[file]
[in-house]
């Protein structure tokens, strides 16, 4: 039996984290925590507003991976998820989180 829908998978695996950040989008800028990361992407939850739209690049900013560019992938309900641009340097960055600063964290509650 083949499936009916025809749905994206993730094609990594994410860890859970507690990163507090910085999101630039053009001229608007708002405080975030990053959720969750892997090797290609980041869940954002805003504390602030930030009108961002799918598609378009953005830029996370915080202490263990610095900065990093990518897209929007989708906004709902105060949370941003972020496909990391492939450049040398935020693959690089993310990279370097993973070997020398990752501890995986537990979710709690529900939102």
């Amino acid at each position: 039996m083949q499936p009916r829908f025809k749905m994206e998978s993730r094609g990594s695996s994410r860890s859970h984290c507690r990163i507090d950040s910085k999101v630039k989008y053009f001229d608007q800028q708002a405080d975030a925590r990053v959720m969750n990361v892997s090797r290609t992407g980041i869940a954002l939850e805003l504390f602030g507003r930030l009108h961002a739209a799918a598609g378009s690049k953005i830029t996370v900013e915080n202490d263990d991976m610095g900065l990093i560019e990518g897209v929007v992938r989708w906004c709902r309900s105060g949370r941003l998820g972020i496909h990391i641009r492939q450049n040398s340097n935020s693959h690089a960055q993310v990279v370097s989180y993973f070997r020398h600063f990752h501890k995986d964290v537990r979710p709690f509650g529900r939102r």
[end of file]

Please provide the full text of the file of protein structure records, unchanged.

[in-house]
């Protein structure tokens, strides 16, 4: 039996984290925590507003991976998820989180 829908998978695996950040989008800028990361992407939850739209690049900013560019992938309900641009340097960055600063964290509650 083949499936009916025809749905994206993730094609990594994410860890859970507690990163507090910085999101630039053009001229608007708002405080975030990053959720969750892997090797290609980041869940954002805003504390602030930030009108961002799918598609378009953005830029996370915080202490263990610095900065990093990518897209929007989708906004709902105060949370941003972020496909990391492939450049040398935020693959690089993310990279370097993973070997020398990752501890995986537990979710709690529900939102």
């Amino acid at each position: 039996m083949q499936p009916r829908f025809k749905m994206e998978s993730r094609g990594s695996s994410r860890s859970h984290c507690r990163i507090d950040s910085k999101v630039k989008y053009f001229d608007q800028q708002a405080d975030a925590r990053v959720m969750n990361v892997s090797r290609t992407g980041i869940a954002l939850e805003l504390f602030g507003r930030l009108h961002a739209a799918a598609g378009s690049k953005i830029t996370v900013e915080n202490d263990d991976m610095g900065l990093i560019e990518g897209v929007v992938r989708w906004c709902r309900s105060g949370r941003l998820g972020i496909h990391i641009r492939q450049n040398s340097n935020s693959h690089a960055q993310v990279v370097s989180y993973f070997r020398h600063f990752h501890k995986d964290v537990r979710p709690f509650g529900r939102r």